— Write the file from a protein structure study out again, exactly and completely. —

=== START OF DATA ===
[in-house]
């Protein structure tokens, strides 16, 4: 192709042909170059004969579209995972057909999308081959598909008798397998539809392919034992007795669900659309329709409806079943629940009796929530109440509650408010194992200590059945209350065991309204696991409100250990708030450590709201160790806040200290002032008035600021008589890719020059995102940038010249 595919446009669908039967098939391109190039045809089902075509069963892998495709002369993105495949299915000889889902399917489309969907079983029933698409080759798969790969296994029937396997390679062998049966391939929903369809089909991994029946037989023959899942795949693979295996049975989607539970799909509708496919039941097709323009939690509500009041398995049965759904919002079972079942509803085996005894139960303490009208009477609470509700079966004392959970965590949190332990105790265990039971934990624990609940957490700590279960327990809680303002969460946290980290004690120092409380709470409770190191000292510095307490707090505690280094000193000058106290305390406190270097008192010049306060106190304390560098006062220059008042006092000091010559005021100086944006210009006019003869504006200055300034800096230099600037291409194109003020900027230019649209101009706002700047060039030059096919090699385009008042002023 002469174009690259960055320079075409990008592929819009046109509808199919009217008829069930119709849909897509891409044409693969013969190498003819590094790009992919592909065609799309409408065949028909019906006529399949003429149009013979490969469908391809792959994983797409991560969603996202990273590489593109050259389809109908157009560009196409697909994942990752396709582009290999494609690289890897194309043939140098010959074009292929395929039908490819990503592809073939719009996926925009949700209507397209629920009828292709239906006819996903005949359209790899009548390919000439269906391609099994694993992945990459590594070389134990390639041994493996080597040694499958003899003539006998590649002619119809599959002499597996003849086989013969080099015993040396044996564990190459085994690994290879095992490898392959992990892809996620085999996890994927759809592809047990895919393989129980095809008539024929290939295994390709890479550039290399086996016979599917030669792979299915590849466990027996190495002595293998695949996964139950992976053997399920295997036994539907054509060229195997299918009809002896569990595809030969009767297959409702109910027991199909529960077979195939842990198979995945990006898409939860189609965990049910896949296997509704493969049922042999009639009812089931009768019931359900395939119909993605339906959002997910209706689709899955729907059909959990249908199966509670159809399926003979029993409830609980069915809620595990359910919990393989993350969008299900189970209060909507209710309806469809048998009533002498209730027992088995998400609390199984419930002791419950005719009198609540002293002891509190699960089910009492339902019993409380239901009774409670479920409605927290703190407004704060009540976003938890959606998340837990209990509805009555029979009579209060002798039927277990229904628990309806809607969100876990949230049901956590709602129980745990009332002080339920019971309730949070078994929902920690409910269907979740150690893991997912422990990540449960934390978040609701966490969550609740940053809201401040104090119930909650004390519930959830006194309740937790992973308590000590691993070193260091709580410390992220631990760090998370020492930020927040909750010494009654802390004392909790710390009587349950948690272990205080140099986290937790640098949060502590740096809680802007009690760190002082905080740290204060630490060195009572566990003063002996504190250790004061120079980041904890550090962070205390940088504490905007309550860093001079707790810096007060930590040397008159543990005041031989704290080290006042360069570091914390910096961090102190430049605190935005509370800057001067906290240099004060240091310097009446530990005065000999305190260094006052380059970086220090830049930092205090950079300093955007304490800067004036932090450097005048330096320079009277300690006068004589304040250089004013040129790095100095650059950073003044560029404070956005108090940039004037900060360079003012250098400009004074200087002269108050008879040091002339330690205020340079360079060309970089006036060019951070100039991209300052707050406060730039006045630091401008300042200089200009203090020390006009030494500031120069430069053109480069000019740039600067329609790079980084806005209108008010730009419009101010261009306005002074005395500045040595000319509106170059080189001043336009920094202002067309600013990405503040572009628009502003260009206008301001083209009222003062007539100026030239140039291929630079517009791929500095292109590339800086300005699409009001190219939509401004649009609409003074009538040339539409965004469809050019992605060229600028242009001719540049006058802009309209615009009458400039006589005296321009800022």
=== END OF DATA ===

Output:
[in-house]
């Protein structure tokens, strides 16, 4: 192709042909170059004969579209995972057909999308081959598909008798397998539809392919034992007795669900659309329709409806079943629940009796929530109440509650408010194992200590059945209350065991309204696991409100250990708030450590709201160790806040200290002032008035600021008589890719020059995102940038010249 595919446009669908039967098939391109190039045809089902075509069963892998495709002369993105495949299915000889889902399917489309969907079983029933698409080759798969790969296994029937396997390679062998049966391939929903369809089909991994029946037989023959899942795949693979295996049975989607539970799909509708496919039941097709323009939690509500009041398995049965759904919002079972079942509803085996005894139960303490009208009477609470509700079966004392959970965590949190332990105790265990039971934990624990609940957490700590279960327990809680303002969460946290980290004690120092409380709470409770190191000292510095307490707090505690280094000193000058106290305390406190270097008192010049306060106190304390560098006062220059008042006092000091010559005021100086944006210009006019003869504006200055300034800096230099600037291409194109003020900027230019649209101009706002700047060039030059096919090699385009008042002023 002469174009690259960055320079075409990008592929819009046109509808199919009217008829069930119709849909897509891409044409693969013969190498003819590094790009992919592909065609799309409408065949028909019906006529399949003429149009013979490969469908391809792959994983797409991560969603996202990273590489593109050259389809109908157009560009196409697909994942990752396709582009290999494609690289890897194309043939140098010959074009292929395929039908490819990503592809073939719009996926925009949700209507397209629920009828292709239906006819996903005949359209790899009548390919000439269906391609099994694993992945990459590594070389134990390639041994493996080597040694499958003899003539006998590649002619119809599959002499597996003849086989013969080099015993040396044996564990190459085994690994290879095992490898392959992990892809996620085999996890994927759809592809047990895919393989129980095809008539024929290939295994390709890479550039290399086996016979599917030669792979299915590849466990027996190495002595293998695949996964139950992976053997399920295997036994539907054509060229195997299918009809002896569990595809030969009767297959409702109910027991199909529960077979195939842990198979995945990006898409939860189609965990049910896949296997509704493969049922042999009639009812089931009768019931359900395939119909993605339906959002997910209706689709899955729907059909959990249908199966509670159809399926003979029993409830609980069915809620595990359910919990393989993350969008299900189970209060909507209710309806469809048998009533002498209730027992088995998400609390199984419930002791419950005719009198609540002293002891509190699960089910009492339902019993409380239901009774409670479920409605927290703190407004704060009540976003938890959606998340837990209990509805009555029979009579209060002798039927277990229904628990309806809607969100876990949230049901956590709602129980745990009332002080339920019971309730949070078994929902920690409910269907979740150690893991997912422990990540449960934390978040609701966490969550609740940053809201401040104090119930909650004390519930959830006194309740937790992973308590000590691993070193260091709580410390992220631990760090998370020492930020927040909750010494009654802390004392909790710390009587349950948690272990205080140099986290937790640098949060502590740096809680802007009690760190002082905080740290204060630490060195009572566990003063002996504190250790004061120079980041904890550090962070205390940088504490905007309550860093001079707790810096007060930590040397008159543990005041031989704290080290006042360069570091914390910096961090102190430049605190935005509370800057001067906290240099004060240091310097009446530990005065000999305190260094006052380059970086220090830049930092205090950079300093955007304490800067004036932090450097005048330096320079009277300690006068004589304040250089004013040129790095100095650059950073003044560029404070956005108090940039004037900060360079003012250098400009004074200087002269108050008879040091002339330690205020340079360079060309970089006036060019951070100039991209300052707050406060730039006045630091401008300042200089200009203090020390006009030494500031120069430069053109480069000019740039600067329609790079980084806005209108008010730009419009101010261009306005002074005395500045040595000319509106170059080189001043336009920094202002067309600013990405503040572009628009502003260009206008301001083209009222003062007539100026030239140039291929630079517009791929500095292109590339800086300005699409009001190219939509401004649009609409003074009538040339539409965004469809050019992605060229600028242009001719540049006058802009309209615009009458400039006589005296321009800022």